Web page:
Cataloging the Gospels’ Hebraisms: Part Two (Luke 9:51-56)

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Rather than looking at isolated words or expressions that appear to be Hebraisms, or, examining a category, or type, of Hebraism, let’s take a complete story from the life of Jesus: Luke 9:51-56, a story found only in the Gospel of Luke. This approach will allow us to gain an impression of the density of Hebraisms that often exists in gospel passages. I followed this approach in writing " Cataloging the Gospels’ Hebraisms: Part One," pointing out the density of Hebraisms in Matthew 13:16-17.

Revised: 19-Dec-2012 

Rather than looking at isolated words or expressions that appear to be Hebraisms, or, examining a category, or type, of Hebraism, let’s take a complete story from the life of Jesus: Luke 9:51-56, a story found only in the Gospel of Luke. This approach will allow us to gain an impression of the density of Hebraisms that often exists in gospel passages. I followed this approach in writing “Cataloging the Gospels’ Hebraisms: Part One,” pointing out the density of Hebraisms in Matthew 13:16-17. Relatively few of the suggested Semitisms underlying the Greek New Testament constitute clear-cut proof for a Hebrew undertext, but a high density of Hebraisms in a given passage increases the probability that it is “translation Greek,” perhaps a descendant of a Greek translation of a Hebrew source, and raises the chances that any purposed Hebraism in such a passage was translated from a Hebrew source at some point in the transmission process rather than having been originally composed in Greek. Here is a literal English translation of Luke 9:51-56:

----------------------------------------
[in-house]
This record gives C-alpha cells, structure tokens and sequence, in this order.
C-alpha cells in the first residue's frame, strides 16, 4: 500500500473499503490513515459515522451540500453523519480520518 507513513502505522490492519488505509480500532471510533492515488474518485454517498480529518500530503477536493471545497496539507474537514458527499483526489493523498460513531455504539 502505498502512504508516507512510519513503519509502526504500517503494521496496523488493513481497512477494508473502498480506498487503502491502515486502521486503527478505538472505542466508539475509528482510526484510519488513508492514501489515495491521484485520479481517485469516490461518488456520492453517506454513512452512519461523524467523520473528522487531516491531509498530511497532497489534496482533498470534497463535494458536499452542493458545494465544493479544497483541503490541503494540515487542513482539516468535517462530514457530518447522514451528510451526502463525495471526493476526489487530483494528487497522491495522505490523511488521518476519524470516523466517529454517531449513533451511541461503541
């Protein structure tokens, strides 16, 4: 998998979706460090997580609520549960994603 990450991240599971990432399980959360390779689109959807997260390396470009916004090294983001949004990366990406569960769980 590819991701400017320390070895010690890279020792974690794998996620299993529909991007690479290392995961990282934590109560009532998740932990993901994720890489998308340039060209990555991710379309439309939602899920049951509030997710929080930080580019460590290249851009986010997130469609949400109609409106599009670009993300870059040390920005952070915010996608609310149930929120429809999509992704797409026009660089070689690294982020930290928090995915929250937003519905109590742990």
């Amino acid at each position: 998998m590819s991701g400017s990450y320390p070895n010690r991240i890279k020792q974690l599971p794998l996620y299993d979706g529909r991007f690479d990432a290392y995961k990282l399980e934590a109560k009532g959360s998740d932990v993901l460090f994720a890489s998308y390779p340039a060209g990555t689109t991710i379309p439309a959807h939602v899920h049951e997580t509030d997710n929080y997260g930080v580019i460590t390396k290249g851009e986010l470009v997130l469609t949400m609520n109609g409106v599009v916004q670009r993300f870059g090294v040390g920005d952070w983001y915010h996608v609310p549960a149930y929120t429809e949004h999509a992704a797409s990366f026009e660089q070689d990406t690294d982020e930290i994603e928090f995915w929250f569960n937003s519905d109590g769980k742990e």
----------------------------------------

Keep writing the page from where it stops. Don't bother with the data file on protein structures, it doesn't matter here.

And it came to pass in the fulfilling of the days of the going up of him and he the face put of to walk to Jerusalem, and he sent messengers before face of him. And going they entered into a village of Samaritans so as to prepare for him. And they did not receive him because the face of him was walking to Jerusalem. Seeing and the disciples James and John said: “Lord, do you want we may say fire to come down from the heaven and to destroy them?” Turning and he rebuked them. And they went to another village.

This is certainly unusual Greek. Just how unusual, we will now see as we detail the Hebraisms in this passage:

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To read the next article in this series, click here.

Comments 2

  1. Pingback: Cataloging the Gospels’ Hebraisms: Part One (Luke 10:23-24) | JerusalemPerspective.com Online

  2. I agree about the frequency of hebraisms in the gospels. But I have a question. If Luke uses hebraisms with a gentile audience, why doesn’t he explain them? How would he expect his readers to understand the background idiom?

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